- The diet was created by immunologist and consultant rheumatologist Alan Ebringer
- It is based on evidence of a link between the Klebsiella microbe, autoimmune disorders and ankylosing spondylitis
- Klebsiella primarily feeds off starch (hence the ‘starch free’ diet)
The Starch Free Diet (also known as the ‘London AS Diet’, the ‘No Starch Diet’ and the ‘Low Starch Diet’) was the brain child of Professor Alan Ebringer.
He is a immunologist, professor at King’s College in the University of London and an Honorary Consultant Rheumatologist.
In 1982 an ankylosing spondylitis patient was put on a low carbohydrate diet in order to lose weight.
The patient discovered that as well as losing weight his backache disappeared as a result of the new regime.
This is where it gets interesting…
When looking for connections between gut flora and diet they found that people on low carbohydrate diets had significantly less Klebsiella microbes.
In one study they found “30,000 per gram of faeces compared to a value of 700 per gram of faeces in the “low carbohydrate group”” (source).
That’s over 40 times less in the low carbohydrate group.
With the discovery of this promising link between the Klebsiella microbe and specific autoimmune disorders, such as ankylosing spondylitis, the next step was to try and isolate exactly what the microbe feeds on.
Carbohydrates had already been implicated, but this is an incredibly broad group.
Further investigations surmised that “starch is the main source of Klebsiella growth in the colon” (source).
Diet as a treatment for AS at the Middlesex Hospital
The Middlesex Hospital in London was where the diet was first used to treat patients with Ankylosing Spondylitis.
(It’s sometimes referred to as the London AS Diet because this is the city where Professor Ebringer spent most of his time).
This is where it was first implemented as a treatment for ankylosing spondylitis.
Over 450 patients underwent this dietary intervention under the guidance of Professor Ebringer and his team.
During the course of their treatment at the Middlesex Hospital, they were educated on the principles of the diet and instructed on how to identify and avoid high-starch foods.
They were also given resources and support to help them transition to a low/no starch lifestyle, which included meal planning, shopping guidance, and ongoing monitoring of their progress.
The clinical team closely monitored the patients’ symptoms, such as pain, stiffness, and mobility, as well as laboratory markers of inflammation, including C-reactive protein (CRP) and erythrocyte sedimentation rate (ESR).
This meant they were able to evaluate the effectiveness of the diet on an individual basis and make adjustments as needed.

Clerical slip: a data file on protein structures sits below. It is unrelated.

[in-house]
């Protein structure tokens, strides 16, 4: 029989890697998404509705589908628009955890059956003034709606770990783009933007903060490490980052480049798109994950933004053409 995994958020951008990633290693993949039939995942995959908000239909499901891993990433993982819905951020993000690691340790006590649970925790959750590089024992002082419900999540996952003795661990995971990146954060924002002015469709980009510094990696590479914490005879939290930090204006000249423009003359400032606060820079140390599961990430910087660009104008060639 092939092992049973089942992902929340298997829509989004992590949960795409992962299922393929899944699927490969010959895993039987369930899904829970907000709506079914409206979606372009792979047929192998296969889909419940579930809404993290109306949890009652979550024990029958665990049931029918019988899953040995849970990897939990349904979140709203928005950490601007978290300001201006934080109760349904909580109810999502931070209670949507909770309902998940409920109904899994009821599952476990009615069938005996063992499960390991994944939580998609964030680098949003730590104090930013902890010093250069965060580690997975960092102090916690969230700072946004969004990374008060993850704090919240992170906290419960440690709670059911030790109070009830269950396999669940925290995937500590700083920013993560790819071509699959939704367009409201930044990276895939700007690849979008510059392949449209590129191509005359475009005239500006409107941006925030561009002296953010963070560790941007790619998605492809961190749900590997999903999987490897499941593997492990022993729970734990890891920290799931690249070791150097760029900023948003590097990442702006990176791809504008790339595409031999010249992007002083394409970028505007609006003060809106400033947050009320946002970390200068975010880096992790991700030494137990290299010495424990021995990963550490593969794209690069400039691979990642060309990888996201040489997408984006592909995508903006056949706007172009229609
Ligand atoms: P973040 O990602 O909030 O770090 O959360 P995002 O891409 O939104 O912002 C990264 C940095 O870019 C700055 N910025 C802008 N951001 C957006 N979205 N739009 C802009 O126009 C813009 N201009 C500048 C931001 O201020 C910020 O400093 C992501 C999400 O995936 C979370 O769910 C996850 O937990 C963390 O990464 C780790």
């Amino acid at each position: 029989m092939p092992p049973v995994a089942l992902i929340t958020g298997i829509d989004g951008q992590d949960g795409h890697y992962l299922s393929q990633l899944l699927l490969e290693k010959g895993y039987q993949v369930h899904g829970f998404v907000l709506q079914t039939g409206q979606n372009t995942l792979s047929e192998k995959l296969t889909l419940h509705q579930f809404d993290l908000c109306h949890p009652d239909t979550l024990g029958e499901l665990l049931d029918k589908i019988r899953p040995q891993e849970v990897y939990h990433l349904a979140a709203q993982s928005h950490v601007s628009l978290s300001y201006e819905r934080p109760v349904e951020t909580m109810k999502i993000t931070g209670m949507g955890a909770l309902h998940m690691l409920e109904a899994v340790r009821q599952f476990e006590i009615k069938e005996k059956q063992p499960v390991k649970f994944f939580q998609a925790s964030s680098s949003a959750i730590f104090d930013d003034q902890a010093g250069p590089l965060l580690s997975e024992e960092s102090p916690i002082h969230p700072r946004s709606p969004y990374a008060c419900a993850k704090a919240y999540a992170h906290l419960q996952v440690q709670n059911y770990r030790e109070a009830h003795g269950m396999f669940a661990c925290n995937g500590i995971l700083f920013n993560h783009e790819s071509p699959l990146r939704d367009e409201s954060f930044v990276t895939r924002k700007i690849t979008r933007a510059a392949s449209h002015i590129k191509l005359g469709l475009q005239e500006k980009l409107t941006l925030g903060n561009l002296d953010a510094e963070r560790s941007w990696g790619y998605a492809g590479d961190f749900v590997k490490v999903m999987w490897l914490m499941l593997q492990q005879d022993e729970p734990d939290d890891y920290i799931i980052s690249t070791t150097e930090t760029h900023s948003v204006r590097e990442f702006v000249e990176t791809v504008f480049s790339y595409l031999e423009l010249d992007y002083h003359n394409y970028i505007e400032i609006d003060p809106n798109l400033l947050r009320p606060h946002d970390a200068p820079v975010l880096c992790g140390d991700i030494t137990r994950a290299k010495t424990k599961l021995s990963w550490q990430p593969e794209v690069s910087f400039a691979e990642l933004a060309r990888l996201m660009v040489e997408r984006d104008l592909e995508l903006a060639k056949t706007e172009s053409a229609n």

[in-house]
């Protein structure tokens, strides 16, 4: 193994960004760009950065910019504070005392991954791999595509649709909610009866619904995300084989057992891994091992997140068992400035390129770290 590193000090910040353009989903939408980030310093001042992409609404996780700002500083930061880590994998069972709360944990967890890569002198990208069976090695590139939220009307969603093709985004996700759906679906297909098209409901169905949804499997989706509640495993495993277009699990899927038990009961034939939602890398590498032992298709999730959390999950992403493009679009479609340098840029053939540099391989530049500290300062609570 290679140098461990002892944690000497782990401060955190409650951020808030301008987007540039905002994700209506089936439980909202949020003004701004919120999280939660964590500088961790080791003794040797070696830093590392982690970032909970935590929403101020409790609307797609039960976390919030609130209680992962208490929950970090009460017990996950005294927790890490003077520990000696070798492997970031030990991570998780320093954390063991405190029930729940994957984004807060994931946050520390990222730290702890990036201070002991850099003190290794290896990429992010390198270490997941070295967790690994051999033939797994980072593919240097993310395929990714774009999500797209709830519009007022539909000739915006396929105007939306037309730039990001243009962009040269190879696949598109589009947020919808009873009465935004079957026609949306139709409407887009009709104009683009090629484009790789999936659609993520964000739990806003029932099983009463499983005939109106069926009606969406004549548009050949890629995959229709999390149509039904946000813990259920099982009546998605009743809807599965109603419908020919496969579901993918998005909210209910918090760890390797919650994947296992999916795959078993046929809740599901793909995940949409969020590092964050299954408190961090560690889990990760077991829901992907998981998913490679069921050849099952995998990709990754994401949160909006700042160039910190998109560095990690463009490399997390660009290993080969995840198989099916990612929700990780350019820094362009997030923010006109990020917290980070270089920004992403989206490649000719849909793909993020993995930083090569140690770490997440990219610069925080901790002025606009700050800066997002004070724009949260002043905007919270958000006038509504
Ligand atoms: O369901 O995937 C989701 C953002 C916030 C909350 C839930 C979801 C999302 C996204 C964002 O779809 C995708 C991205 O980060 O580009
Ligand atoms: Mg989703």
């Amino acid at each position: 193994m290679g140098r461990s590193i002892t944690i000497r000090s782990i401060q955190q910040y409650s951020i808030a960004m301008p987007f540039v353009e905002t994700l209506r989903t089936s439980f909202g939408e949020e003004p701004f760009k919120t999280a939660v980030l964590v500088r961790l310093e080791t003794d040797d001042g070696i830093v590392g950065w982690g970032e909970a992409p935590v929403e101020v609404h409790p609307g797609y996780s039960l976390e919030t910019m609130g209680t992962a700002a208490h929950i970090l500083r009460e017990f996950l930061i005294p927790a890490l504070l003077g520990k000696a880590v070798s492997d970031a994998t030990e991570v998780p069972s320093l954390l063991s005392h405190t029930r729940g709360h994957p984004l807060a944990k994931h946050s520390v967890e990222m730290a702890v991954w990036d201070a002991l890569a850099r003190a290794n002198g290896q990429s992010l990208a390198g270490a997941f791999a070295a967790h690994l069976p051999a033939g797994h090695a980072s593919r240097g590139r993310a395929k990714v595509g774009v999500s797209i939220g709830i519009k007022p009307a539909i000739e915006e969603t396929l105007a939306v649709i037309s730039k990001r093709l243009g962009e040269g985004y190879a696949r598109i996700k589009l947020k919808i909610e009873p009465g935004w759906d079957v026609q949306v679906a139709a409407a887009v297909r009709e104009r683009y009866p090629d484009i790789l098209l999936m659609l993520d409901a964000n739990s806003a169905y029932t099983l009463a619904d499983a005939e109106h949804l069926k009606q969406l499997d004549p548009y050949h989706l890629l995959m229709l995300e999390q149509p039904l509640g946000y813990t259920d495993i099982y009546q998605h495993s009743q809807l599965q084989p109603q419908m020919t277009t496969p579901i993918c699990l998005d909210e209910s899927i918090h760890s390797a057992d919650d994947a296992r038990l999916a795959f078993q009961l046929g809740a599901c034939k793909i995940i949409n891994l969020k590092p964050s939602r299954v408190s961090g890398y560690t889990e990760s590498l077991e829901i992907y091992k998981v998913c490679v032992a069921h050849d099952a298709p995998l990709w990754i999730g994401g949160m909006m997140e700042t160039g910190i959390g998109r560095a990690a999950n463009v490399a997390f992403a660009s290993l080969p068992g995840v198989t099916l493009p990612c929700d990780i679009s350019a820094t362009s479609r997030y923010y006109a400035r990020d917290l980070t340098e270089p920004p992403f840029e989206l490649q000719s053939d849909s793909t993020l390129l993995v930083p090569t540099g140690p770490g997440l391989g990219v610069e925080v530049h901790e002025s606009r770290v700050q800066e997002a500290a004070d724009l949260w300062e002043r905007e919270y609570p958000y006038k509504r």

All this contributed to the growing body of evidence which suggests a potential link between diet, gut microbiota, and autoimmune diseases such as ankylosing spondylitis.
While it gained interest from the medical community it never quite took hold as a treatment in other parts of the UK or the world. Today most rheumatologists (although not all) are unfamiliar with the diet or the studies surrounding it.
Sadly the hospital is now closed and with it much of the fantastic work that was done using diet to treat AS has been forgotten.
How does the diet work?
Let’s look at the theory behind why this diet works.
For that we need to look at the underlying mechanism which connects the presence of Klebsiella bacteria with ankylosing spondylitis.
Klebsiella bacteria possess molecules on their surface that very closely resemble specific proteins found in the joints of people with AS.
We call this ‘molecular mimicry’.
This molecular mimicry is believed to trigger a misguided immune response in certain genetically susceptible individuals (i.e. people with AS).
This ‘friendly fire’ immune response leads to inflammation and damage to the joints, particularly in the spine and sacroiliac joints.
Professor Ebringer’s research suggested that by reducing or eliminating starch intake, the growth of Klebsiella bacteria could be limited. As a result this would reduce inflammation and help alleviate or even eliminate AS symptoms.
The diet focuses on consuming foods that don’t contain starch, such as lean meats, fish, eggs, salads, and non-starchy vegetables. It also suggests avoiding high-starch foods like potatoes, rice, bread, and pasta.
There are a number of case studies (as well as an enormous amount of anecdotal evidence) to support the idea that following this diet can lead to improvements in AS symptoms.
In a study published in 1996, Ebringer and his colleagues demonstrated that 36 out of 64 patients (56%) with AS experienced significant improvement in pain, stiffness, and mobility after adopting this diet (source: Ebringer A – see more here)
We do need more comprehensive, large-scale clinical trials to get this acceptable by the wider medical community. Additionally, the effectiveness of the diet may vary from person to person.
That’s because individual gut microbiomes and genetic predispositions can mean people are affected by food in different ways.
That’s why we always recommend starting with a strict elimination diet first to find out what works for you.
I’ve produced a detailed guide on this here:
Obviously please only ever make changes to your diet if it is safe to do so and do check with your GP first if you are unsure of anything.